Asked about the evidence Reuters had uncovered about the massacre, Myanmar government spokesman Zaw Htay said on Thursday, before publication of the report: “We are not denying the allegations about violations of human rights. And we are not giving blanket denials.”

If there was “strong and reliable primary evidence” of abuses, the government would investigate, he said.

There was no comment from the government following the publication of the report.

“A TURNING POINT”

Nearly 690,000 Rohingya have fled their villages and crossed the border of western Myanmar into Bangladesh since August.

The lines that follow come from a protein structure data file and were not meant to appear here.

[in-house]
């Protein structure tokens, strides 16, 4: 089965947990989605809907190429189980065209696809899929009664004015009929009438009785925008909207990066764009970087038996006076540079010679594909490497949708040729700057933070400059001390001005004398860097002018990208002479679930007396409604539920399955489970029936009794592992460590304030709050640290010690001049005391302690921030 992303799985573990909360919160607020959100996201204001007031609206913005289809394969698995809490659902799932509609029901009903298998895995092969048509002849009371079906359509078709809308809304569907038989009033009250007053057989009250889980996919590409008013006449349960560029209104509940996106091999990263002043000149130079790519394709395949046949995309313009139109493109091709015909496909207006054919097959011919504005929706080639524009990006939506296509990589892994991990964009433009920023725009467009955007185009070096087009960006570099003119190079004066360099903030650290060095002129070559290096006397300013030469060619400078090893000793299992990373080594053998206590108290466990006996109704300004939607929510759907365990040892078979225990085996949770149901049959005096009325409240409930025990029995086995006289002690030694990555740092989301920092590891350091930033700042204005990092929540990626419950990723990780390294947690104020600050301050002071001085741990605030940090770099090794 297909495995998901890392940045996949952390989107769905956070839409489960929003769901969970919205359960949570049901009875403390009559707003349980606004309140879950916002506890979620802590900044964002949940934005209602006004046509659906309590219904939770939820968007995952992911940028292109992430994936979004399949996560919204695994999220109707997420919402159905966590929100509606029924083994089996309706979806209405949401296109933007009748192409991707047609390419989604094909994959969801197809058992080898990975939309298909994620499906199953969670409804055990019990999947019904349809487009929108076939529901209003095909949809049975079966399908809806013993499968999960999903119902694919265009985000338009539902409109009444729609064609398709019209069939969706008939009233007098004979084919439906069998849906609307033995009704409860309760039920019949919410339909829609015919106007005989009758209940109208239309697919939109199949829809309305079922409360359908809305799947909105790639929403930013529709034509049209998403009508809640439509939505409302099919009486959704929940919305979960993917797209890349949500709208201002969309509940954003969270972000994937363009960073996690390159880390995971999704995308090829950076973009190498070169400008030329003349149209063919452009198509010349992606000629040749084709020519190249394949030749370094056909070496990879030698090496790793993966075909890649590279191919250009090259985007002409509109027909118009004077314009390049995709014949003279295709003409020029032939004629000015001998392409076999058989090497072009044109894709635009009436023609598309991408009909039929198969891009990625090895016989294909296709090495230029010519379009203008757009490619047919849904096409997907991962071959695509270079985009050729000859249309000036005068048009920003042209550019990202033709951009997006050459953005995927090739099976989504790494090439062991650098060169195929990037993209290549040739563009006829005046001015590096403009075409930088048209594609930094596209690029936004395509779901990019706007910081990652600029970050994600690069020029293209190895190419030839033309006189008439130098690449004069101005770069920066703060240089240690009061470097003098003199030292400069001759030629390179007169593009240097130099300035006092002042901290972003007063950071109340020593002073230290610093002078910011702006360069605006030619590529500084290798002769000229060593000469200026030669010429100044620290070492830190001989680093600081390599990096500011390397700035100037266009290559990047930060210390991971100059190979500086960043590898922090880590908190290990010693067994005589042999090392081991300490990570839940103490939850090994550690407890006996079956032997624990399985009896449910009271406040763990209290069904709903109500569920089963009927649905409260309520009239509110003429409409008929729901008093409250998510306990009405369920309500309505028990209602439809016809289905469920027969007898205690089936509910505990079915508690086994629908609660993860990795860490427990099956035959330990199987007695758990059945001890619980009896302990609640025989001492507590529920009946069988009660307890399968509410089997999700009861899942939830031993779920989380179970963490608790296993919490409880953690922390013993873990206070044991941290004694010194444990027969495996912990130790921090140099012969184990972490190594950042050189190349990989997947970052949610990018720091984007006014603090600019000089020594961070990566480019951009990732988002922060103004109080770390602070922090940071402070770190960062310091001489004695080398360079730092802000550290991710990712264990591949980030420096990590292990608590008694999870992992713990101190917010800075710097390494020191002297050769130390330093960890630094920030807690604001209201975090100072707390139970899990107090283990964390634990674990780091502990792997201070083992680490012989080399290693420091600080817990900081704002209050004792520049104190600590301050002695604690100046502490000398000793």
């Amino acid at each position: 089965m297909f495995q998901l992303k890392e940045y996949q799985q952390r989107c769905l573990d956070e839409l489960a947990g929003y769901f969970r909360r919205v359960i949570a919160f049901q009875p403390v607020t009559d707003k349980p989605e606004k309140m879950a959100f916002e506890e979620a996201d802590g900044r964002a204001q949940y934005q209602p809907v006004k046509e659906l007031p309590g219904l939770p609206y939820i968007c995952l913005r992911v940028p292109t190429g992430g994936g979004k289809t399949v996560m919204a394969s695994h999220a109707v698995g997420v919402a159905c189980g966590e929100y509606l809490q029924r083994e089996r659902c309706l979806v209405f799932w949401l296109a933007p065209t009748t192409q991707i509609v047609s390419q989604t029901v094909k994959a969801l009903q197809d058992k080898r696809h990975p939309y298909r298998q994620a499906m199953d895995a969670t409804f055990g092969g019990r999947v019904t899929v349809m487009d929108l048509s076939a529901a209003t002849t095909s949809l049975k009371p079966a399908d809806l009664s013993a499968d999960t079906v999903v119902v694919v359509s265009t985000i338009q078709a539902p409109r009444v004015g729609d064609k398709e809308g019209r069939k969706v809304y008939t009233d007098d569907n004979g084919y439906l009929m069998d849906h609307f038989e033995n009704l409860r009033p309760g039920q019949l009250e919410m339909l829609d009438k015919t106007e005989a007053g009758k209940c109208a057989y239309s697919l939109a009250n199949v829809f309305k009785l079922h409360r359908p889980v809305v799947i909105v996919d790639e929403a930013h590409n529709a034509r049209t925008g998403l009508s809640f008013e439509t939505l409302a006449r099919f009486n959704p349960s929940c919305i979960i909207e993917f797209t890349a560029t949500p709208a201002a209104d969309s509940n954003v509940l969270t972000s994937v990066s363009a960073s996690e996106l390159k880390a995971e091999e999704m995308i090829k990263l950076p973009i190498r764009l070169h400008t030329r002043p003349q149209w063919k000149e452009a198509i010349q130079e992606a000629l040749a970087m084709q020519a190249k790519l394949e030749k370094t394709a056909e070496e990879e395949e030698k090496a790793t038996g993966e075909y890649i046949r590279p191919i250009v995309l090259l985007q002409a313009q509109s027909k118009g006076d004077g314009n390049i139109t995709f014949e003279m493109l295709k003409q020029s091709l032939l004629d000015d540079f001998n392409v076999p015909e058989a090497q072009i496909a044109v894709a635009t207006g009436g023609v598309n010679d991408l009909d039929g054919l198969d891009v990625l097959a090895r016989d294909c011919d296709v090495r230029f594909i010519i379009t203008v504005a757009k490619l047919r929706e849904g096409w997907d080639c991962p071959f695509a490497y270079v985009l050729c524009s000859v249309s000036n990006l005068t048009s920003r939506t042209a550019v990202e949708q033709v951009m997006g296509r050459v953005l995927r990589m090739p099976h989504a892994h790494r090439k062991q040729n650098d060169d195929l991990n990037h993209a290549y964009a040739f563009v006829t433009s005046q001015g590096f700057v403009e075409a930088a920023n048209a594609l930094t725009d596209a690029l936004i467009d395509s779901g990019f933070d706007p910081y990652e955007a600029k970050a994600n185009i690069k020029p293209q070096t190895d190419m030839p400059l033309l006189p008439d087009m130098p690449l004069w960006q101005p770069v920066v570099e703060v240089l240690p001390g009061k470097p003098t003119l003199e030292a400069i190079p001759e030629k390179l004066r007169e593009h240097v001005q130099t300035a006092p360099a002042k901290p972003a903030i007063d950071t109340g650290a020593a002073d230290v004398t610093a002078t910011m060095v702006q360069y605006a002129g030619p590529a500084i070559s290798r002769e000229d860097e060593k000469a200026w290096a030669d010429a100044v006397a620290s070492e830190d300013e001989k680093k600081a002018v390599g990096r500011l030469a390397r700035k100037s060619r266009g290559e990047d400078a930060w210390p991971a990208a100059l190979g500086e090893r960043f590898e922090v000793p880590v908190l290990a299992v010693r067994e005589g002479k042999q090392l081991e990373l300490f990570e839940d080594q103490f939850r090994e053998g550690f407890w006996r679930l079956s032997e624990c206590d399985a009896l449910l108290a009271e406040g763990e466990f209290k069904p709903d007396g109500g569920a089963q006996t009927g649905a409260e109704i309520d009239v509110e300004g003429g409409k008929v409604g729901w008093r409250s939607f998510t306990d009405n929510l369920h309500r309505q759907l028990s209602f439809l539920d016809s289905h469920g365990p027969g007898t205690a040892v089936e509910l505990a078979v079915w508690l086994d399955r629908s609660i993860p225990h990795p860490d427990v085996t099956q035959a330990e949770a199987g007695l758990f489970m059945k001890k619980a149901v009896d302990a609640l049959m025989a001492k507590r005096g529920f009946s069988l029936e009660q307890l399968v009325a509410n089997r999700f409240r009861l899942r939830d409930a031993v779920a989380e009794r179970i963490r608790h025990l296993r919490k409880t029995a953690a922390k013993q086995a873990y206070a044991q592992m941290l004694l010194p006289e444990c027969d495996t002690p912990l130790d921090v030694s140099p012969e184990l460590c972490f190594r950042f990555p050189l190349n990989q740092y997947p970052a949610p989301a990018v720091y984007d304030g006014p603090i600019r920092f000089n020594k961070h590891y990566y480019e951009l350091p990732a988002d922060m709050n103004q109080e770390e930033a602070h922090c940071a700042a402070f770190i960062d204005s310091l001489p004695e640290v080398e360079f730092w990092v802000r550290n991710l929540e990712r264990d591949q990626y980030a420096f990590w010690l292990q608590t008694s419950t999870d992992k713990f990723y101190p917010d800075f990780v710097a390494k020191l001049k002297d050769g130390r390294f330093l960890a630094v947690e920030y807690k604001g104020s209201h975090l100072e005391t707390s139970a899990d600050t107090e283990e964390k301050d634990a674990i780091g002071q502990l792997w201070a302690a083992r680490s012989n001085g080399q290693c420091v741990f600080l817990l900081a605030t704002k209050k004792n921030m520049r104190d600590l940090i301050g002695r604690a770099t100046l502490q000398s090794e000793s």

British Labour Party lawmaker Rosena Allin-Khan told BBC’s Newsnight that the Reuters report was consistent with accounts she had heard while working as a doctor at Rohingya refugee camps in Bangladesh last year.

“We’ve been bystanders to a genocide,” she said. “This evidence marks a turning point because, for the first time since this all started to unfold in August, we have heard from the perpetrators themselves.”

She said that, as well as an international probe, there needed to be a referral to the International Criminal Court.

Human Rights Watch said Myanmar’s military leaders should be held accountable in an international court for alleged crimes against the Rohingya population.

“As more evidence comes out about the pre-planning and intent of the Myanmar armed forces to wipe out Rohingya villages and their inhabitants, the international community … needs to focus on how to hold the country’s military leaders accountable,” said HRW’s deputy Asia director Phil Robertson.

Campaign group Fortify Rights also called for an independent investigation.